|Publication number||US6149822 A|
|Application number||US 09/260,377|
|Publication date||Nov 21, 2000|
|Filing date||Mar 1, 1999|
|Priority date||Mar 1, 1999|
|Publication number||09260377, 260377, US 6149822 A, US 6149822A, US-A-6149822, US6149822 A, US6149822A|
|Inventors||Jon O. Fabri, Walter D. Heslep|
|Original Assignee||Polymer Ventures, Inc.|
|Export Citation||BiBTeX, EndNote, RefMan|
|Patent Citations (37), Referenced by (31), Classifications (37), Legal Events (7)|
|External Links: USPTO, USPTO Assignment, Espacenet|
The present invention generally relates to a method for reducing biofilm coatings and similar organic deposits in water systems. More particularly, the present invention is directed to an amine-formaldehyde condensate, optionally blended with surfactants in order to provide a composition useful as a biodispersant in cooling water systems. The composition can be used for preventing slime masses which result from bacterial, fungal, or algal growth. The elimination of such growth maintains water contact surfaces in a growth-free state and results in improved heat transfer efficiency of the equipment. In addition, water re-circulation lines, pumps, and reservoirs associated with the cooling equipment are maintained in a growth free state. The reduction in biofilm deposits also helps in the control of scale and corrosion. Further benefits include more effective control of pathogenic organisms such as Legionella pneumophila, which has caused outbreaks of Legionnaire's disease attributed to contaminated water cooling systems. The products of this invention will generally be used in conjunction with oxidizing and/or non-oxidizing biocides to affect a microbial control treatment regimen.
In the past, others have attempted to suppress biofilm growth and production from cooling water systems. For instance, U.S. Pat. No. 4,673,509 to Davis et al., which is incorporated herein by reference, discloses a method for treating water systems which are susceptible to biofilm growth. In Davis et al., hydroxy alkyl phosphorus compounds are used to control aquatic growth and films in process water systems. U.S. Pat. No. 4,976,874 to Gannon et al., incorporated herein by reference, discloses a method and formulation for the control of biofouling using an oxidizing halogen in combination with a non-oxidizing quaternary ammonium halide. U.S. Pat. No. 5,866,016 to Jacquess et al., incorporated herein by reference, teaches a method for controlling biofouling with a combination of ionene polymers with salts of dodecylamine, where the ionenes are classified as quaternary ammonium polymers.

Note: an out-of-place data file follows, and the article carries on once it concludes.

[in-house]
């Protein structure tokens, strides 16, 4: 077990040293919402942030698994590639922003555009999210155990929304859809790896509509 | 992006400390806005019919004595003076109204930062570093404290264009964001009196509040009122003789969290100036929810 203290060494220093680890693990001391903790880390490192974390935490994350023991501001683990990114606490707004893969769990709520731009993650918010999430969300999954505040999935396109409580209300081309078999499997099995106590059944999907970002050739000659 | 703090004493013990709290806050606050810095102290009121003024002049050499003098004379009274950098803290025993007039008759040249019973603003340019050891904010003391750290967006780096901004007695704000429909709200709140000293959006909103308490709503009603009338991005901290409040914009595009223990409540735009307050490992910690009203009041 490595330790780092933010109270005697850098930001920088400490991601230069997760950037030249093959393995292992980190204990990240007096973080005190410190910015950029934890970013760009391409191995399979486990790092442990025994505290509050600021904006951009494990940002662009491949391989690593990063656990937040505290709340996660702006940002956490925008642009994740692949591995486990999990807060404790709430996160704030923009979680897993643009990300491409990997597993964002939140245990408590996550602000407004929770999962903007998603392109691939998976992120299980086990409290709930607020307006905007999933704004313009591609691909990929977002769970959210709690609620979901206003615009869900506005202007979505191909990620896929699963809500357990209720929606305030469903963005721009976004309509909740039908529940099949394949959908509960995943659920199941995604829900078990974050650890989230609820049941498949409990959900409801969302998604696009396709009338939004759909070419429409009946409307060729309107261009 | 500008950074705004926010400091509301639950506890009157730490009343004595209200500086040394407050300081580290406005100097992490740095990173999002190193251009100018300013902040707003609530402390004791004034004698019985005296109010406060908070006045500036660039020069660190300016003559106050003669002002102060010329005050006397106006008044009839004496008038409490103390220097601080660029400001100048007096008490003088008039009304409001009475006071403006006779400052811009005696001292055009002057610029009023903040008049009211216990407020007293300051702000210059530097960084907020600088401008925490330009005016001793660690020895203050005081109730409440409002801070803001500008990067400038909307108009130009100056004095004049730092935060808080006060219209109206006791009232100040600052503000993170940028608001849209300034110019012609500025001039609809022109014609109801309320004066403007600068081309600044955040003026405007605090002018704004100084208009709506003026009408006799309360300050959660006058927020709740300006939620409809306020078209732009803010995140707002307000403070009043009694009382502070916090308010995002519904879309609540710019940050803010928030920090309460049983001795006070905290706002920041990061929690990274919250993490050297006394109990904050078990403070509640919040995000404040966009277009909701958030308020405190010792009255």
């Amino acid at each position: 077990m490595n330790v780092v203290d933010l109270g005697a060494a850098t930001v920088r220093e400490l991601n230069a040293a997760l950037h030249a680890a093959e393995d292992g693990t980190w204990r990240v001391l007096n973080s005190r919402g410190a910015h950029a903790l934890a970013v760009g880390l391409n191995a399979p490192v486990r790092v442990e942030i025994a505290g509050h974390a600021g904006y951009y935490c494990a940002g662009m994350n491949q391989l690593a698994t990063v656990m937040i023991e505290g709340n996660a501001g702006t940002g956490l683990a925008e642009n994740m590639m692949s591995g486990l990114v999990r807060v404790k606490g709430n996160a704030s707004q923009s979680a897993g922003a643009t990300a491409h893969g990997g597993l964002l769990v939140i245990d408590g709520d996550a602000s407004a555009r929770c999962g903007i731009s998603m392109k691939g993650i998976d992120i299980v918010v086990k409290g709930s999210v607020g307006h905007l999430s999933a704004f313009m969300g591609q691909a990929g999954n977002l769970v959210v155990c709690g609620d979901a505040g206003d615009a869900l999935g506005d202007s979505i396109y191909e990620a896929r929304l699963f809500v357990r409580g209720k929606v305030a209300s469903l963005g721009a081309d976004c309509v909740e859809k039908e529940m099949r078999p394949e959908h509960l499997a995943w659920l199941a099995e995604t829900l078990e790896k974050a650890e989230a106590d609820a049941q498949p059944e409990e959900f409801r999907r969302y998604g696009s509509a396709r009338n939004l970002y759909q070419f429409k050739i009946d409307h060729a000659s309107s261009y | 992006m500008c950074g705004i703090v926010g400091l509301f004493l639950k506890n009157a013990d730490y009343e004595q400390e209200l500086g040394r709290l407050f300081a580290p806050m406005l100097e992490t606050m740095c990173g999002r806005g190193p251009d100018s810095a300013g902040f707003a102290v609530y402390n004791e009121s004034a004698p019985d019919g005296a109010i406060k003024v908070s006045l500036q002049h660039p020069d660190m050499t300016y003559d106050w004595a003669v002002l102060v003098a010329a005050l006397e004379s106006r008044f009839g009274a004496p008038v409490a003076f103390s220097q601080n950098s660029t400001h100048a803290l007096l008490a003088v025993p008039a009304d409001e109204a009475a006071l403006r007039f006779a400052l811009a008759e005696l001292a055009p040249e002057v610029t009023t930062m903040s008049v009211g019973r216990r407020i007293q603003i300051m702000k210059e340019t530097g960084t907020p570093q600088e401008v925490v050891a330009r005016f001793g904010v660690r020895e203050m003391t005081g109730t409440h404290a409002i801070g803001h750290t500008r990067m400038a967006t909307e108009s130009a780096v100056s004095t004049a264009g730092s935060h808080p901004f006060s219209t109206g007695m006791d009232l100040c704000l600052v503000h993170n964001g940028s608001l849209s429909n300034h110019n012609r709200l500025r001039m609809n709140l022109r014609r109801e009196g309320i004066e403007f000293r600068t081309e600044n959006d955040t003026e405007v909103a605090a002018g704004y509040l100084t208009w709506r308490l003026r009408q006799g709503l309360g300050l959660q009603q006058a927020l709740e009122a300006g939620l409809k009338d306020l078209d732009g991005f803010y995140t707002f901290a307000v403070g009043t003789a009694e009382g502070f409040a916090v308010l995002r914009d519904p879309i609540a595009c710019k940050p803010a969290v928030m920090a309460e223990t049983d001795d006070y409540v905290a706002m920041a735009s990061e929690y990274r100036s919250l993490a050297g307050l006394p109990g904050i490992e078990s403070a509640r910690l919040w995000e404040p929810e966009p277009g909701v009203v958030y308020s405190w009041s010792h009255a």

As will be clear from the description which follows, there remains room for improvement and variation within the art.
In general, the present invention is directed to a process for the control of biological and other organic containing deposits in industrial cooling and process waters. Very generally, the composition of the present invention relates to materials that, when applied to cooling waters, remove biofilms and control their growth. At higher concentrations, the material provides a successful treatment formulation for existing contamination, followed by subsequent control through lower maintenance doses.
The present invention recognizes and addresses the problems associated with the control of biofilms and biological growth within industrial cooling and waste water. Accordingly, it is an object of the present invention to provide a biofilm control composition. It is another object of the present invention to provide a method of controlling the formation of biofilms in industrial cooling and process water systems. It is yet a further object of this invention to limit the surface attachment of microorganisms, which leads to the biofilms on surfaces of water system equipment. Another object of the present invention is to provide a biofilm control composition and method that is compatible with existing chemical treatments for corrosion inhibition, scale and mineral deposits, as well as with biocides, both oxidizing and non-oxidizing.
These and other objects of the present invention are achieved by providing a composition for removing and preventing biofilms in industrial cooling and process water systems. The composition includes an amine-formaldehyde condensate optionally with a surfactant. The inclusion of from about 0.1% to about 10% of a surfactant to the amine-formaldehyde condensate also provides a highly effective composition which has been found useful for the control of aqueous bacterial, algal, and fungal deposits.
It is to be understood by one of ordinary skill in the art that the present discussion is a description of exemplary embodiments only, and is not intended as limiting the broader aspects of the present invention, which broader aspects are embodied in the exemplary construction.